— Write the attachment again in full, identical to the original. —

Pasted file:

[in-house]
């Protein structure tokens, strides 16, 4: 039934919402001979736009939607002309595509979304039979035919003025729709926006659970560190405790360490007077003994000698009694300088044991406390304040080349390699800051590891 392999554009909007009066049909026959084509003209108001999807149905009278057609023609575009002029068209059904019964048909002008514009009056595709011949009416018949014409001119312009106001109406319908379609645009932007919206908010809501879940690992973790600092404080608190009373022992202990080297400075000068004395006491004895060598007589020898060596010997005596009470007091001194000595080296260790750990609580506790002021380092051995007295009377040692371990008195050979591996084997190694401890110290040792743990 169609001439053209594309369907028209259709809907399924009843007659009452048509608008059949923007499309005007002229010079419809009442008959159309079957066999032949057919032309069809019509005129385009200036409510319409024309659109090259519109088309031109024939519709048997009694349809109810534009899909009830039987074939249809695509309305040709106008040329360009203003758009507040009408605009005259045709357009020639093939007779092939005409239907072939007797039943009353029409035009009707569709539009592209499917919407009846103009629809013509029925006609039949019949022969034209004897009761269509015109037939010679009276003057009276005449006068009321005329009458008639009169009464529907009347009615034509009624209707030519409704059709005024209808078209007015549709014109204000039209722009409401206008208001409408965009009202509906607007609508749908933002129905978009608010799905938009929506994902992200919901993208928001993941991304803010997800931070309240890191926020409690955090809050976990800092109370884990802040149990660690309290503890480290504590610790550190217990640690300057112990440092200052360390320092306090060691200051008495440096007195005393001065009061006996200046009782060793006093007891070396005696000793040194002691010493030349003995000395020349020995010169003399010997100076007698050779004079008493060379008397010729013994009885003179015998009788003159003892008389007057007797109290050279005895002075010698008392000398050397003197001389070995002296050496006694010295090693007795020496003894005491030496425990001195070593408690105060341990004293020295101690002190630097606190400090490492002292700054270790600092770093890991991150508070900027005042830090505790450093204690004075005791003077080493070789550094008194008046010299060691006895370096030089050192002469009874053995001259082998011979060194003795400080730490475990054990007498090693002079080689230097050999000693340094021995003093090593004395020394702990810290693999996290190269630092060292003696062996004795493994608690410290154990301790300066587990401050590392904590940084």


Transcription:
[in-house]
């Protein structure tokens, strides 16, 4: 039934919402001979736009939607002309595509979304039979035919003025729709926006659970560190405790360490007077003994000698009694300088044991406390304040080349390699800051590891 392999554009909007009066049909026959084509003209108001999807149905009278057609023609575009002029068209059904019964048909002008514009009056595709011949009416018949014409001119312009106001109406319908379609645009932007919206908010809501879940690992973790600092404080608190009373022992202990080297400075000068004395006491004895060598007589020898060596010997005596009470007091001194000595080296260790750990609580506790002021380092051995007295009377040692371990008195050979591996084997190694401890110290040792743990 169609001439053209594309369907028209259709809907399924009843007659009452048509608008059949923007499309005007002229010079419809009442008959159309079957066999032949057919032309069809019509005129385009200036409510319409024309659109090259519109088309031109024939519709048997009694349809109810534009899909009830039987074939249809695509309305040709106008040329360009203003758009507040009408605009005259045709357009020639093939007779092939005409239907072939007797039943009353029409035009009707569709539009592209499917919407009846103009629809013509029925006609039949019949022969034209004897009761269509015109037939010679009276003057009276005449006068009321005329009458008639009169009464529907009347009615034509009624209707030519409704059709005024209808078209007015549709014109204000039209722009409401206008208001409408965009009202509906607007609508749908933002129905978009608010799905938009929506994902992200919901993208928001993941991304803010997800931070309240890191926020409690955090809050976990800092109370884990802040149990660690309290503890480290504590610790550190217990640690300057112990440092200052360390320092306090060691200051008495440096007195005393001065009061006996200046009782060793006093007891070396005696000793040194002691010493030349003995000395020349020995010169003399010997100076007698050779004079008493060379008397010729013994009885003179015998009788003159003892008389007057007797109290050279005895002075010698008392000398050397003197001389070995002296050496006694010295090693007795020496003894005491030496425990001195070593408690105060341990004293020295101690002190630097606190400090490492002292700054270790600092770093890991991150508070900027005042830090505790450093204690004075005791003077080493070789550094008194008046010299060691006895370096030089050192002469009874053995001259082998011979060194003795400080730490475990054990007498090693002079080689230097050999000693340094021995003093090593004395020394702990810290693999996290190269630092060292003696062996004795493994608690410290154990301790300066587990401050590392904590940084």